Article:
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Louisiana has removed 275,000 people from Medicaid over six months

Louisiana has dropped 275,000 people from its Medicaid program over the last seven months. (Canva image)
Louisiana has dropped 275,000 people from its Medicaid program over the last seven months. (Canva image)

Louisiana took 275,000 people off Medicaid from the end of June through December, as it complies with renewed federal standards for the government-backed health insurance program. 


Almost a quarter of the people dropped, 66,500, are children. 


The state has had a lot of “churn” in its Medicaid program as it takes part in the nationwide Medicaid disenrollment process. Initially, Louisiana removed 362,000 from the Medicaid rolls, but 87,000 have already been allowed to rejoin. Despite being initially cut from the program, they still meet the requirements for Medicaid. Medicaid is a publicly-funded health insurance for low-income families and people with disabilities. Members must meet income requirements, which shift depending on their age and health status, to join. It’s funded through a mix of federal and state money. For three years during the height of the COVID-19 pandemic, the federal government prevented states from removing individuals from Medicaid, even if they no longer qualified. This caused Medicaid rolls in many states to swell. In Louisiana alone, an additional 450,000 people were brought into the program.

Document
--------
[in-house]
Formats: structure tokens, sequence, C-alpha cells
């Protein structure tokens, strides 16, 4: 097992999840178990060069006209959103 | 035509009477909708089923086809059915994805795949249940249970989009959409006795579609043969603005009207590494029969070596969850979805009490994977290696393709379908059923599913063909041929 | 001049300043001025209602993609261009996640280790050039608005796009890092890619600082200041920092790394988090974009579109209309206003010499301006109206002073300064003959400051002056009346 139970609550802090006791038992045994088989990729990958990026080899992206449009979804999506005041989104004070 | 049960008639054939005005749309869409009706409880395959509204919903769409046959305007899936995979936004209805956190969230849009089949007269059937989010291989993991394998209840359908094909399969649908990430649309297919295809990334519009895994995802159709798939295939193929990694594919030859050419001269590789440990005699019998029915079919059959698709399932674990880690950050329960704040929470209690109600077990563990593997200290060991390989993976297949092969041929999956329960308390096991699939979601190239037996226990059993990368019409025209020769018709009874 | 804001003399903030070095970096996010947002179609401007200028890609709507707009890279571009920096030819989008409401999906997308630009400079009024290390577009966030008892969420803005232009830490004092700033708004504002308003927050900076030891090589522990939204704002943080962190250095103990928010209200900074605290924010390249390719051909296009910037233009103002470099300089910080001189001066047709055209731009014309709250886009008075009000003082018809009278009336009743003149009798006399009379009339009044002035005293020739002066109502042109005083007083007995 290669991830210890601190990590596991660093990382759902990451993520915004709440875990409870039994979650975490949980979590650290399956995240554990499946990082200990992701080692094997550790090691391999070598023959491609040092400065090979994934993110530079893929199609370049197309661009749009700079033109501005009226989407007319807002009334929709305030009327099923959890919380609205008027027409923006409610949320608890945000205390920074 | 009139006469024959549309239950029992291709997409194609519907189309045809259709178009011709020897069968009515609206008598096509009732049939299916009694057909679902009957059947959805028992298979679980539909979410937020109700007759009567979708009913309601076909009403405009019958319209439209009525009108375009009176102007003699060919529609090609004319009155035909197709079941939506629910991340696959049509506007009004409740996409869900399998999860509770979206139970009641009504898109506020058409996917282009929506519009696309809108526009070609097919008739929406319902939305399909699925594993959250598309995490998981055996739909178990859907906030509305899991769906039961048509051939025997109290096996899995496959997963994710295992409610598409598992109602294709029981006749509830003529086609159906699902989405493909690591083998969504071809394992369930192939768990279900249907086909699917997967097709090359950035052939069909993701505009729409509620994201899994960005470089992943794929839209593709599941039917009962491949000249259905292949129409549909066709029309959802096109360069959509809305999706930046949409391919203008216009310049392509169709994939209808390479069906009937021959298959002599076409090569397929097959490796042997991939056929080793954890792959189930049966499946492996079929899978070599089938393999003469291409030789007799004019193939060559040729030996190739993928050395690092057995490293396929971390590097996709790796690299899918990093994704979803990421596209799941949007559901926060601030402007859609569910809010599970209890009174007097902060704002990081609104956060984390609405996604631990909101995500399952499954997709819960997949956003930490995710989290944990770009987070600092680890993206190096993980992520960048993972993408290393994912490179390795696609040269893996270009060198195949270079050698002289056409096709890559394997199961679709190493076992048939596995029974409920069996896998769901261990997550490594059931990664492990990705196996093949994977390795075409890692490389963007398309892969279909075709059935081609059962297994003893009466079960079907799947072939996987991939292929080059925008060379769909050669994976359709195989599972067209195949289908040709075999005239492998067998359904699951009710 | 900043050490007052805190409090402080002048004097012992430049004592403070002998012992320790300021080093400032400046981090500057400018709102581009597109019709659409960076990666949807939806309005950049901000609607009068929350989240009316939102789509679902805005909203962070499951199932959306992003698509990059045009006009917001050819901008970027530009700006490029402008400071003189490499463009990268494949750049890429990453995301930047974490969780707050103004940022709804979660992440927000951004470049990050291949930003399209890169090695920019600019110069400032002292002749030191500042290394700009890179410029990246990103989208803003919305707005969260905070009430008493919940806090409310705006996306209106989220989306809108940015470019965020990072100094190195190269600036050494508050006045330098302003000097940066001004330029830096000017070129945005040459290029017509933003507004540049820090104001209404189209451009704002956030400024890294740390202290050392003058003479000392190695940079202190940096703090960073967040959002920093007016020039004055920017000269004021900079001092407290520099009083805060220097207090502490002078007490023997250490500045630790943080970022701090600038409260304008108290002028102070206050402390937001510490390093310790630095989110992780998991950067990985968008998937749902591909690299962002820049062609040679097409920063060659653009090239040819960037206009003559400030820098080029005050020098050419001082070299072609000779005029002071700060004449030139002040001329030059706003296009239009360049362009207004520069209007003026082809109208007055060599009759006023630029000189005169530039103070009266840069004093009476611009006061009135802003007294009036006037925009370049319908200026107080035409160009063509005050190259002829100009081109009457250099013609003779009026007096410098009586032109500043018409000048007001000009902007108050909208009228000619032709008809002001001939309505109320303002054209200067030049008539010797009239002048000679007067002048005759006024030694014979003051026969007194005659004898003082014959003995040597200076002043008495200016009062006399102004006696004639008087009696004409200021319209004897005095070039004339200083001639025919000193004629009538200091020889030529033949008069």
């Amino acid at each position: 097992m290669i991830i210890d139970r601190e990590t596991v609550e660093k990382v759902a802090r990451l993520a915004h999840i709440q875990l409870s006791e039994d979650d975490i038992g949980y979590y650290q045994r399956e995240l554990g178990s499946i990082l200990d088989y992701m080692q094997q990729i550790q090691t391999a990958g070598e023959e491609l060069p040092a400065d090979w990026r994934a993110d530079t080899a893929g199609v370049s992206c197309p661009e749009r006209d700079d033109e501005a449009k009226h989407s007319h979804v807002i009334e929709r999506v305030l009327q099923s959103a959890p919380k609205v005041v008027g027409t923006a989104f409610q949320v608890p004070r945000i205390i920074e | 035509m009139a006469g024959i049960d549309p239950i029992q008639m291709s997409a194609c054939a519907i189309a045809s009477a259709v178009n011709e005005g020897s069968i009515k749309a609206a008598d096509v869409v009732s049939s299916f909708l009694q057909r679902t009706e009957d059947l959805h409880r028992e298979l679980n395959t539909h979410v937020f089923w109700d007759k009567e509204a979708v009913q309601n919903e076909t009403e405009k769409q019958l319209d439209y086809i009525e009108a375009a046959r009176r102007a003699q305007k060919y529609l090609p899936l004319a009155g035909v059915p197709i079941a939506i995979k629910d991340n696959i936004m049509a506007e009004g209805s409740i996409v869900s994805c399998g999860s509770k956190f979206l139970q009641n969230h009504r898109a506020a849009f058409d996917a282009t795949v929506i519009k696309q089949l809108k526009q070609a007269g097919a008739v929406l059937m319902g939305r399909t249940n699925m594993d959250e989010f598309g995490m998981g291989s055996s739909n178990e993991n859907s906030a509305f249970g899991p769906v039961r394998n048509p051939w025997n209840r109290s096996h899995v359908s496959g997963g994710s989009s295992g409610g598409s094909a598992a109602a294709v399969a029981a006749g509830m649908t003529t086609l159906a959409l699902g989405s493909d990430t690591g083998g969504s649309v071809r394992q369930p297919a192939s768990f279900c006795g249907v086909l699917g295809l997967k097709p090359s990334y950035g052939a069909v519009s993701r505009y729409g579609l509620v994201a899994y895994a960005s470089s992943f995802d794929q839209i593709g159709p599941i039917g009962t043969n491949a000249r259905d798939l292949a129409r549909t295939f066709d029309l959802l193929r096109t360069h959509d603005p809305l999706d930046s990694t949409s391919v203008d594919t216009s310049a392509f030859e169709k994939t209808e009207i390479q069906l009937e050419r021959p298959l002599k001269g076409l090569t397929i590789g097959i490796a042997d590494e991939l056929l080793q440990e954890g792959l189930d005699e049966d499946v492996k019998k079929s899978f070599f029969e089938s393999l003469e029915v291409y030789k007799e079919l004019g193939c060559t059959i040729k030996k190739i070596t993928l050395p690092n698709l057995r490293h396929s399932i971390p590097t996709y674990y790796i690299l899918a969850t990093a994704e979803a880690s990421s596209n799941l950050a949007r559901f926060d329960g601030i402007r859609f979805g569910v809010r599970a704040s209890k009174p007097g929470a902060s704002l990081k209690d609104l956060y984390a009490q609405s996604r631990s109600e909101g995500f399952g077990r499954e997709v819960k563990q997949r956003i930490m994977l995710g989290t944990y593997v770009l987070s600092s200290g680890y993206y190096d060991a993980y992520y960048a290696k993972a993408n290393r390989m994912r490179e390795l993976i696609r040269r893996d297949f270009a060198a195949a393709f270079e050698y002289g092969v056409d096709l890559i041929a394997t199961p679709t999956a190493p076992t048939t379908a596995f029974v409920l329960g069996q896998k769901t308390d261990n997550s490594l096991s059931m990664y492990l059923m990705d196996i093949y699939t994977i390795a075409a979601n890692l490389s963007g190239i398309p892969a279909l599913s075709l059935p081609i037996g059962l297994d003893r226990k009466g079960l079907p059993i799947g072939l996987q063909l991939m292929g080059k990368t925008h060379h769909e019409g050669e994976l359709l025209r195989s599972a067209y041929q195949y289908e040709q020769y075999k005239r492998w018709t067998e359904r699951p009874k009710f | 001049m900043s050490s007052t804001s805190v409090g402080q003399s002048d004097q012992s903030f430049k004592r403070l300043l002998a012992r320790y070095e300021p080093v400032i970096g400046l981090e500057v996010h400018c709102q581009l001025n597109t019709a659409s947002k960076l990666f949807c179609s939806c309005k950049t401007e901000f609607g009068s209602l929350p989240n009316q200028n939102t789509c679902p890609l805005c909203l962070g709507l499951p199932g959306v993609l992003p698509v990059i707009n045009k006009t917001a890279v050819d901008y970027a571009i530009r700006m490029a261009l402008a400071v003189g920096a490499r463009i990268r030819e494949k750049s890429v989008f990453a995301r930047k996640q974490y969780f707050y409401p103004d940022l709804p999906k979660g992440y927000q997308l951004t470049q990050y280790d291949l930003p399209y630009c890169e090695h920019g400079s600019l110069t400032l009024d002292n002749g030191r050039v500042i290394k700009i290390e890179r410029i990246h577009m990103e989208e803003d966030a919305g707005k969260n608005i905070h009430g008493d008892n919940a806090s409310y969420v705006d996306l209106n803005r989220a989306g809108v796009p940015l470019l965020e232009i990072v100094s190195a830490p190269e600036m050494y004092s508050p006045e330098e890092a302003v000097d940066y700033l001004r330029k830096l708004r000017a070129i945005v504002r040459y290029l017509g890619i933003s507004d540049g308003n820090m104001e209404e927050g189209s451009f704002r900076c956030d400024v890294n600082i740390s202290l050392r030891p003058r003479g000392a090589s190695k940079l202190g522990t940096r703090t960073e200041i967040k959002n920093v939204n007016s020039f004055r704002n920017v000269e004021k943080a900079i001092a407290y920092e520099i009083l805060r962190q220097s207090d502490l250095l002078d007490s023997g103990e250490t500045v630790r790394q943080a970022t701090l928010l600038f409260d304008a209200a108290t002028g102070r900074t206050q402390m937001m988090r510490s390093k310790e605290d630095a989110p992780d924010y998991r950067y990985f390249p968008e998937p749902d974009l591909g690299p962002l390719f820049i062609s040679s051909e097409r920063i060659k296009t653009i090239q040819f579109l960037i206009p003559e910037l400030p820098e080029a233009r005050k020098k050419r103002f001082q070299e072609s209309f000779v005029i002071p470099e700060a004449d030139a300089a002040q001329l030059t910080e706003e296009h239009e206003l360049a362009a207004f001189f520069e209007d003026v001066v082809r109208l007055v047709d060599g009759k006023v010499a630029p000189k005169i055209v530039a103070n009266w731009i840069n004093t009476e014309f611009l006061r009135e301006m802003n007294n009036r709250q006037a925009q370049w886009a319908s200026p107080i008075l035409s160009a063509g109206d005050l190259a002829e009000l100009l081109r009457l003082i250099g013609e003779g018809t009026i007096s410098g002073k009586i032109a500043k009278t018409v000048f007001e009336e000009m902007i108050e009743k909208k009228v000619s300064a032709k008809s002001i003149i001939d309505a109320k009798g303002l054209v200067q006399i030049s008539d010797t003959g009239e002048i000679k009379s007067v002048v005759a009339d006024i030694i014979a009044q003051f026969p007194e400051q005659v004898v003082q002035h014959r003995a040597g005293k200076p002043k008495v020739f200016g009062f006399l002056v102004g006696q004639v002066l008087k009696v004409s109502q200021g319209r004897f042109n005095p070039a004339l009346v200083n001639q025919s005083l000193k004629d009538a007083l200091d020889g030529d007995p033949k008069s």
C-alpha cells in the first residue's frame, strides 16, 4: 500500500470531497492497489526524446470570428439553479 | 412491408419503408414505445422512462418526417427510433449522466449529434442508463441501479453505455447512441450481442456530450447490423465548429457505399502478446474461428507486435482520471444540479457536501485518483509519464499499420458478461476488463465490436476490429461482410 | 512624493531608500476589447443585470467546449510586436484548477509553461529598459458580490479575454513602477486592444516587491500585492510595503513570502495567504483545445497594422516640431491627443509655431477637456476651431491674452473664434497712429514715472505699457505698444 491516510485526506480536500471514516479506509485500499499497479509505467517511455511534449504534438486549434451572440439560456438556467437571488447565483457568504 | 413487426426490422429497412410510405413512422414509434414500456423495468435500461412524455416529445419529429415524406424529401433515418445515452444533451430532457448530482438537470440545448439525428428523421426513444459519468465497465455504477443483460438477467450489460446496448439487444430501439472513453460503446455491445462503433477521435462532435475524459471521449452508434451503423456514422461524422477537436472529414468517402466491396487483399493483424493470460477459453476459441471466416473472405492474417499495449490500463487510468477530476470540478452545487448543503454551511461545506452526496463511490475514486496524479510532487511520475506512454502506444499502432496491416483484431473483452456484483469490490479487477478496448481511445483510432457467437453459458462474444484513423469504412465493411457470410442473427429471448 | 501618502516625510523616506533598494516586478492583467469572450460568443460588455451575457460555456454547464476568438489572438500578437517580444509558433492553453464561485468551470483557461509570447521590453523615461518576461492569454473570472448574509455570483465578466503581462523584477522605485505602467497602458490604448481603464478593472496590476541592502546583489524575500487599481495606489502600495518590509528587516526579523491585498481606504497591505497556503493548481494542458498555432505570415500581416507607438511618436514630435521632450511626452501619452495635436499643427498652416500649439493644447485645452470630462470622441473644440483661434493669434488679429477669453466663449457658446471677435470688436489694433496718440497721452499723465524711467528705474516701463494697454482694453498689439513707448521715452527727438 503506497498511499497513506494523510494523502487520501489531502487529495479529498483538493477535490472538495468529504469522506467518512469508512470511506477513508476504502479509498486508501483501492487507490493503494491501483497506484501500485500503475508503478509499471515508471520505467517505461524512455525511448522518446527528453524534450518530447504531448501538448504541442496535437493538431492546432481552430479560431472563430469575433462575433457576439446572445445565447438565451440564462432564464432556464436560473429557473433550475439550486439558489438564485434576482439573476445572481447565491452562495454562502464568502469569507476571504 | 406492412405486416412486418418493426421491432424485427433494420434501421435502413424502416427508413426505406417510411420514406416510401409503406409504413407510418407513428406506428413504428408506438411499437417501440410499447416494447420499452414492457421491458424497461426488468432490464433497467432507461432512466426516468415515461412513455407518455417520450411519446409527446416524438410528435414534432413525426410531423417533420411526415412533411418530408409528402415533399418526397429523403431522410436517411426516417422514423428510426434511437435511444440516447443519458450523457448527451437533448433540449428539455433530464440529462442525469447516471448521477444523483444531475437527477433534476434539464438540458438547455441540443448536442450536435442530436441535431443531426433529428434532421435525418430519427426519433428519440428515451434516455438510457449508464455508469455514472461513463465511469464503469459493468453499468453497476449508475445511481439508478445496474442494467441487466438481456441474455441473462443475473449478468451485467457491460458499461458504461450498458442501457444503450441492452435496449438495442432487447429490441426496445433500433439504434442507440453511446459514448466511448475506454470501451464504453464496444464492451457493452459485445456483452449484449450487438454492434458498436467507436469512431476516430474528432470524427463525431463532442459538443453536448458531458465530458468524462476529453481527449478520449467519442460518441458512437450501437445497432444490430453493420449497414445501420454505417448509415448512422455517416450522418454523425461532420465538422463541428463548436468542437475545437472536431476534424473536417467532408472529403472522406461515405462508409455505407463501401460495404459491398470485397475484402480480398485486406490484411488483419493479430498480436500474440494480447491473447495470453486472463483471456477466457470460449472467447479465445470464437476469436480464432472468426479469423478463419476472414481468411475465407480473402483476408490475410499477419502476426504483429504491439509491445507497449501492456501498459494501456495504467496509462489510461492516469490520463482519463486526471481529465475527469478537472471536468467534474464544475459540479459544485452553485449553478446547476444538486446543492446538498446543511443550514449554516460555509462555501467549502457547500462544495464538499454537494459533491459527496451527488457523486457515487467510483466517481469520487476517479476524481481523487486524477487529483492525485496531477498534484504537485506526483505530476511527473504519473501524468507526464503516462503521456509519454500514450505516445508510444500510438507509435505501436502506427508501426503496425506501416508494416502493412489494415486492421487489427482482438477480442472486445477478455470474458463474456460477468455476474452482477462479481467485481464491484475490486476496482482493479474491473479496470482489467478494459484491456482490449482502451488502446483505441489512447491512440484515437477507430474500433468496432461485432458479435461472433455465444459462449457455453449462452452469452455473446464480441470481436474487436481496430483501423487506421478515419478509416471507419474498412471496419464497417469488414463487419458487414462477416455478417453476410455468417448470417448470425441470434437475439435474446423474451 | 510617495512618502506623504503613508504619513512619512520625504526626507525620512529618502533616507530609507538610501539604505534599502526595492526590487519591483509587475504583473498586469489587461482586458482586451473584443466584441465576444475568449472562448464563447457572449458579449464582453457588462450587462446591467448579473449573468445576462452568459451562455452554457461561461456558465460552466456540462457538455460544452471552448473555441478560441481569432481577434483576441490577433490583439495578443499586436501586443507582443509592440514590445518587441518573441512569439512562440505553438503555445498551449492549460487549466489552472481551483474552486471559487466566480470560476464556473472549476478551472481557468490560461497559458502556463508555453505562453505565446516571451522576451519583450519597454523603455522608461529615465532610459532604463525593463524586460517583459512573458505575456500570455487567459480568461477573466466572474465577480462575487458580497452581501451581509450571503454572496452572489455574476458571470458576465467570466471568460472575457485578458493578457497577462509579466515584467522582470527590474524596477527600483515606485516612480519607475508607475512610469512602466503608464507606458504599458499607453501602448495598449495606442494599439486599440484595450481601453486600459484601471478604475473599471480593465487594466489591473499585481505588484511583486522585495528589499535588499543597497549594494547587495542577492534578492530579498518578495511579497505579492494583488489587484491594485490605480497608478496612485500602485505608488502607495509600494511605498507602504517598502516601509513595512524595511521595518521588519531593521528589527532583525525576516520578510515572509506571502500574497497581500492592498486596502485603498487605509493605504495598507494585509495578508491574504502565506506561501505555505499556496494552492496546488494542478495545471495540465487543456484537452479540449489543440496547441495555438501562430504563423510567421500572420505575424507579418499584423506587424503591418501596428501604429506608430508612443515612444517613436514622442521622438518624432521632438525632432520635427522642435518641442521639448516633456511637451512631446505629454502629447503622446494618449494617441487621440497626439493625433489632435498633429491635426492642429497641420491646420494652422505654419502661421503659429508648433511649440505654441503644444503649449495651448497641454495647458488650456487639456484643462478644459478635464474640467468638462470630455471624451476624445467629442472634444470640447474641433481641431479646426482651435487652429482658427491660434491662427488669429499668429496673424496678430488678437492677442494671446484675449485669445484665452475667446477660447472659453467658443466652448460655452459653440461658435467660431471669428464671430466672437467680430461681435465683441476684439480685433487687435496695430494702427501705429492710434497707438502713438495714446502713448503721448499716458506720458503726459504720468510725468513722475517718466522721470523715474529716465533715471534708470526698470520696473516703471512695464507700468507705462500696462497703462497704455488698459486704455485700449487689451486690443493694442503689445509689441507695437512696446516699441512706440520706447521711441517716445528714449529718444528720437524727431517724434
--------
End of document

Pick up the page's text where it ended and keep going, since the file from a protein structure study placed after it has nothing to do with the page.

Those pandemic protections ended in April, leading to the sudden massive drop in enrollment. Louisiana started culling it rolls on a monthly basis starting at the end of June and has about five months left in its year-long review process. 


Last year, the Louisiana Department of Health estimated only 222,400 people would be dropped from Medicaid during the year review, but the state has already surpassed that estimate and still has six more months of culling to go.Former Gov. John Bel Edwards balked when legislators tried to reduce the state health budget by $100 million in 2023, but Republicans say that cut now looks justified given the Medicaid reductions so far.

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